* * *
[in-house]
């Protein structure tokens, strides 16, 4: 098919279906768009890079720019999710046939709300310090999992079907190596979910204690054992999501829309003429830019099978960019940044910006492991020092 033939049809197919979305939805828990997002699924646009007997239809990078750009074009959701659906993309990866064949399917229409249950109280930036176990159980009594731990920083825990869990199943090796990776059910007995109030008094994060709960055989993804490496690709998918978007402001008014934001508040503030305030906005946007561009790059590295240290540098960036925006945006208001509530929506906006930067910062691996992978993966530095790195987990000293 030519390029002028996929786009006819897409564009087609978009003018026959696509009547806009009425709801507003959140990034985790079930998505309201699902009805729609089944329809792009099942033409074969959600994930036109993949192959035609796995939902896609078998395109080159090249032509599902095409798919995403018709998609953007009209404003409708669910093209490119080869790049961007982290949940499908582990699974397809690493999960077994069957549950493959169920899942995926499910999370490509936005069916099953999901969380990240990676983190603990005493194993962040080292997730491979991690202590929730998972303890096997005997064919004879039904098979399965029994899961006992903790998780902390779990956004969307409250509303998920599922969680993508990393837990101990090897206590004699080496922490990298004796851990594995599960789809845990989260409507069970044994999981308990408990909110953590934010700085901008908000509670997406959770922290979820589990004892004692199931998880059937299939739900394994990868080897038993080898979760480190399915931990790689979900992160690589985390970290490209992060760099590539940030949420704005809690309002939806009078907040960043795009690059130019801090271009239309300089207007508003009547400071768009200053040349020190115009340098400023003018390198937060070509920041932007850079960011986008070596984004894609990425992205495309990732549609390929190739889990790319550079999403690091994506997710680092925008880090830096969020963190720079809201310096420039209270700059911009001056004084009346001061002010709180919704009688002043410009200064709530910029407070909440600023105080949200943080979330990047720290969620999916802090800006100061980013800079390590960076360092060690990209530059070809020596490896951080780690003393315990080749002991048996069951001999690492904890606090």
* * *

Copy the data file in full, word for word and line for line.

[in-house]
């Protein structure tokens, strides 16, 4: 098919279906768009890079720019999710046939709300310090999992079907190596979910204690054992999501829309003429830019099978960019940044910006492991020092 033939049809197919979305939805828990997002699924646009007997239809990078750009074009959701659906993309990866064949399917229409249950109280930036176990159980009594731990920083825990869990199943090796990776059910007995109030008094994060709960055989993804490496690709998918978007402001008014934001508040503030305030906005946007561009790059590295240290540098960036925006945006208001509530929506906006930067910062691996992978993966530095790195987990000293 030519390029002028996929786009006819897409564009087609978009003018026959696509009547806009009425709801507003959140990034985790079930998505309201699902009805729609089944329809792009099942033409074969959600994930036109993949192959035609796995939902896609078998395109080159090249032509599902095409798919995403018709998609953007009209404003409708669910093209490119080869790049961007982290949940499908582990699974397809690493999960077994069957549950493959169920899942995926499910999370490509936005069916099953999901969380990240990676983190603990005493194993962040080292997730491979991690202590929730998972303890096997005997064919004879039904098979399965029994899961006992903790998780902390779990956004969307409250509303998920599922969680993508990393837990101990090897206590004699080496922490990298004796851990594995599960789809845990989260409507069970044994999981308990408990909110953590934010700085901008908000509670997406959770922290979820589990004892004692199931998880059937299939739900394994990868080897038993080898979760480190399915931990790689979900992160690589985390970290490209992060760099590539940030949420704005809690309002939806009078907040960043795009690059130019801090271009239309300089207007508003009547400071768009200053040349020190115009340098400023003018390198937060070509920041932007850079960011986008070596984004894609990425992205495309990732549609390929190739889990790319550079999403690091994506997710680092925008880090830096969020963190720079809201310096420039209270700059911009001056004084009346001061002010709180919704009688002043410009200064709530910029407070909440600023105080949200943080979330990047720290969620999916802090800006100061980013800079390590960076360092060690990209530059070809020596490896951080780690003393315990080749002991048996069951001999690492904890606090």